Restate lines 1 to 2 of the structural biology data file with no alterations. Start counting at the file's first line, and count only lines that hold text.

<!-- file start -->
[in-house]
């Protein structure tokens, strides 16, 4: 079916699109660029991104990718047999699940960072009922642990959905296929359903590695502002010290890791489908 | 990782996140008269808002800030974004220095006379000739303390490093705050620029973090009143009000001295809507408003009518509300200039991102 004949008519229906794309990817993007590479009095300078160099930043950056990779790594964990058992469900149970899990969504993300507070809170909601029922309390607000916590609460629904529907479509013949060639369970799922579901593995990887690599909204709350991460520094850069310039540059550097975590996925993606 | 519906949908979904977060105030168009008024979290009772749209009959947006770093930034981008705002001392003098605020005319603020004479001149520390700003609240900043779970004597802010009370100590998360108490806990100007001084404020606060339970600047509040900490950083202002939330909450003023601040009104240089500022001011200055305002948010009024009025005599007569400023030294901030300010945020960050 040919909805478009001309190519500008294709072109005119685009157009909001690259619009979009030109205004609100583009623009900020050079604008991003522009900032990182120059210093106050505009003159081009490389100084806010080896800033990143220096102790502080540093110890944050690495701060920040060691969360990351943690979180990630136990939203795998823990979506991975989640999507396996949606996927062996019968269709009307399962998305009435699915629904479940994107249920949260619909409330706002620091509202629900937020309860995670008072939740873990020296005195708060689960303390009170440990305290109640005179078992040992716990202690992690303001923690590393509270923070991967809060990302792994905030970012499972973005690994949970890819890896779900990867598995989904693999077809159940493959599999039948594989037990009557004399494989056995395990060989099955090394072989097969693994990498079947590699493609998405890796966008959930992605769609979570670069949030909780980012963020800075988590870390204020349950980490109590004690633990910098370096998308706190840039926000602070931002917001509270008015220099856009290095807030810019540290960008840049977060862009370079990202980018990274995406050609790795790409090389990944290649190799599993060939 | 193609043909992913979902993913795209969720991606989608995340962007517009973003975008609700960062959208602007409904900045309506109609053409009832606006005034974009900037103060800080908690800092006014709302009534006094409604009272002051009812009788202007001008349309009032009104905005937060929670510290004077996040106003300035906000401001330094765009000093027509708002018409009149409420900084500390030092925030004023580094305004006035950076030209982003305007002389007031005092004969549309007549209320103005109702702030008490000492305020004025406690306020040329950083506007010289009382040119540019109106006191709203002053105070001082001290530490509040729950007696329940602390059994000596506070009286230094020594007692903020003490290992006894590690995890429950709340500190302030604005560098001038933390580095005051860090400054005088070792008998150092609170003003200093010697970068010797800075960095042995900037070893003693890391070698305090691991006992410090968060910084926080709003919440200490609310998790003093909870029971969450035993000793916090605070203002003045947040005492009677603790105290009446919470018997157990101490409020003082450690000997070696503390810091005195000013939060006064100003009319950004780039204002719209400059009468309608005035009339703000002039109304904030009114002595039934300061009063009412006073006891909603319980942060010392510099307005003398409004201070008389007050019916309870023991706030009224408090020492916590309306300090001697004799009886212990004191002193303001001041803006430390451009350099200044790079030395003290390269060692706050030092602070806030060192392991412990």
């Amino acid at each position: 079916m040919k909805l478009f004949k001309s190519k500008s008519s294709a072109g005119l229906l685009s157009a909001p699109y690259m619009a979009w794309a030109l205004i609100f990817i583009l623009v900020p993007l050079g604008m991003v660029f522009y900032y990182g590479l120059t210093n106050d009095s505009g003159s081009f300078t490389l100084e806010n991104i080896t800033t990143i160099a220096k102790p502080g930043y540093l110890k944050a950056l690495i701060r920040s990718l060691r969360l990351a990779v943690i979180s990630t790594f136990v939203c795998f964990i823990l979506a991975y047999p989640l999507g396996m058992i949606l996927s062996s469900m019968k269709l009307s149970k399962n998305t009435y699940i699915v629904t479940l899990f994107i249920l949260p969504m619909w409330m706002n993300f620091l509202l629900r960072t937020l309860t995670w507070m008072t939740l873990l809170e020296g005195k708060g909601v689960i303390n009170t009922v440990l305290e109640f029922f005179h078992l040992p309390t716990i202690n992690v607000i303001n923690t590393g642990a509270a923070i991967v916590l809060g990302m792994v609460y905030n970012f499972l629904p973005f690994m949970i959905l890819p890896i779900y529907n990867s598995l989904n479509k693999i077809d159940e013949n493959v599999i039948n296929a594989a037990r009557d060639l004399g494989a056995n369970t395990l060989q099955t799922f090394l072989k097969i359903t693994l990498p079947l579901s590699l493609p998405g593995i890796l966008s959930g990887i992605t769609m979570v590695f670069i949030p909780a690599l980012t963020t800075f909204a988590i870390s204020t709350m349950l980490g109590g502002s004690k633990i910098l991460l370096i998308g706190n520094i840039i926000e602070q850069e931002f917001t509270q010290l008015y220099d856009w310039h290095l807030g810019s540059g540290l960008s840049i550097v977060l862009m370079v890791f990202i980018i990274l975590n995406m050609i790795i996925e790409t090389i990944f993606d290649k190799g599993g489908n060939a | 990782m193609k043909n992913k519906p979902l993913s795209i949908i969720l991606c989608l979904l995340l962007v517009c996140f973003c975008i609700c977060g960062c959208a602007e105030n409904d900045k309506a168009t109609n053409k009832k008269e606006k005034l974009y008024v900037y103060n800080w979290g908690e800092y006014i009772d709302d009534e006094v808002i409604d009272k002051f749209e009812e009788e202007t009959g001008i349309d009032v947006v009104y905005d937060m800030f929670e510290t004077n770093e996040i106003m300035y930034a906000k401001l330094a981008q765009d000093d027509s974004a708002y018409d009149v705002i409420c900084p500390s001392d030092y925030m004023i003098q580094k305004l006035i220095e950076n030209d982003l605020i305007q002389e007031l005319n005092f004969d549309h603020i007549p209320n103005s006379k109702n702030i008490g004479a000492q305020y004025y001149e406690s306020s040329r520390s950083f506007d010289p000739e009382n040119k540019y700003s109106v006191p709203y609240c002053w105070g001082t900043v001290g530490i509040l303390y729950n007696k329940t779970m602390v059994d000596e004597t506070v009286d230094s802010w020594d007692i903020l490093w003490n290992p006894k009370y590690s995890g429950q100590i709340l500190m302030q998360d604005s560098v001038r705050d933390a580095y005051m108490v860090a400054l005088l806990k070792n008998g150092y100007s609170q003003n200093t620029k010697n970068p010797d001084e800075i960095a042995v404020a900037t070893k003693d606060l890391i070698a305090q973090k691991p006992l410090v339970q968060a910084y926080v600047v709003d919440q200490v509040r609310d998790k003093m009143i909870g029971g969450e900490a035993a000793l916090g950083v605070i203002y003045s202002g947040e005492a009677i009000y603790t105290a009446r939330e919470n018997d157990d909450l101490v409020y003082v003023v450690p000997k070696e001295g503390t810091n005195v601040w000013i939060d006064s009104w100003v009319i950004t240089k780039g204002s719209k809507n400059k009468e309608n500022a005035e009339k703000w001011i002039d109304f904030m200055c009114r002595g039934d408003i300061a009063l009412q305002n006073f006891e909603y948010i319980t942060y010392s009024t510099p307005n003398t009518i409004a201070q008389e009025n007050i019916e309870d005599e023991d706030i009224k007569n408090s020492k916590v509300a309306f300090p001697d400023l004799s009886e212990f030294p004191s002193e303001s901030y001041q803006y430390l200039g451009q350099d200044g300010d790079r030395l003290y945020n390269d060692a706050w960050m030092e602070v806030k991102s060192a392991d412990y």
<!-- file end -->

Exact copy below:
[in-house]
């Protein structure tokens, strides 16, 4: 079916699109660029991104990718047999699940960072009922642990959905296929359903590695502002010290890791489908 | 990782996140008269808002800030974004220095006379000739303390490093705050620029973090009143009000001295809507408003009518509300200039991102 004949008519229906794309990817993007590479009095300078160099930043950056990779790594964990058992469900149970899990969504993300507070809170909601029922309390607000916590609460629904529907479509013949060639369970799922579901593995990887690599909204709350991460520094850069310039540059550097975590996925993606 | 519906949908979904977060105030168009008024979290009772749209009959947006770093930034981008705002001392003098605020005319603020004479001149520390700003609240900043779970004597802010009370100590998360108490806990100007001084404020606060339970600047509040900490950083202002939330909450003023601040009104240089500022001011200055305002948010009024009025005599007569400023030294901030300010945020960050 040919909805478009001309190519500008294709072109005119685009157009909001690259619009979009030109205004609100583009623009900020050079604008991003522009900032990182120059210093106050505009003159081009490389100084806010080896800033990143220096102790502080540093110890944050690495701060920040060691969360990351943690979180990630136990939203795998823990979506991975989640999507396996949606996927062996019968269709009307399962998305009435699915629904479940994107249920949260619909409330706002620091509202629900937020309860995670008072939740873990020296005195708060689960303390009170440990305290109640005179078992040992716990202690992690303001923690590393509270923070991967809060990302792994905030970012499972973005690994949970890819890896779900990867598995989904693999077809159940493959599999039948594989037990009557004399494989056995395990060989099955090394072989097969693994990498079947590699493609998405890796966008959930992605769609979570670069949030909780980012963020800075988590870390204020349950980490109590004690633990910098370096998308706190840039926000602070931002917001509270008015220099856009290095807030810019540290960008840049977060862009370079990202980018990274995406050609790795790409090389990944290649190799599993060939 | 193609043909992913979902993913795209969720991606989608995340962007517009973003975008609700960062959208602007409904900045309506109609053409009832606006005034974009900037103060800080908690800092006014709302009534006094409604009272002051009812009788202007001008349309009032009104905005937060929670510290004077996040106003300035906000401001330094765009000093027509708002018409009149409420900084500390030092925030004023580094305004006035950076030209982003305007002389007031005092004969549309007549209320103005109702702030008490000492305020004025406690306020040329950083506007010289009382040119540019109106006191709203002053105070001082001290530490509040729950007696329940602390059994000596506070009286230094020594007692903020003490290992006894590690995890429950709340500190302030604005560098001038933390580095005051860090400054005088070792008998150092609170003003200093010697970068010797800075960095042995900037070893003693890391070698305090691991006992410090968060910084926080709003919440200490609310998790003093909870029971969450035993000793916090605070203002003045947040005492009677603790105290009446919470018997157990101490409020003082450690000997070696503390810091005195000013939060006064100003009319950004780039204002719209400059009468309608005035009339703000002039109304904030009114002595039934300061009063009412006073006891909603319980942060010392510099307005003398409004201070008389007050019916309870023991706030009224408090020492916590309306300090001697004799009886212990004191002193303001001041803006430390451009350099200044790079030395003290390269060692706050030092602070806030060192392991412990």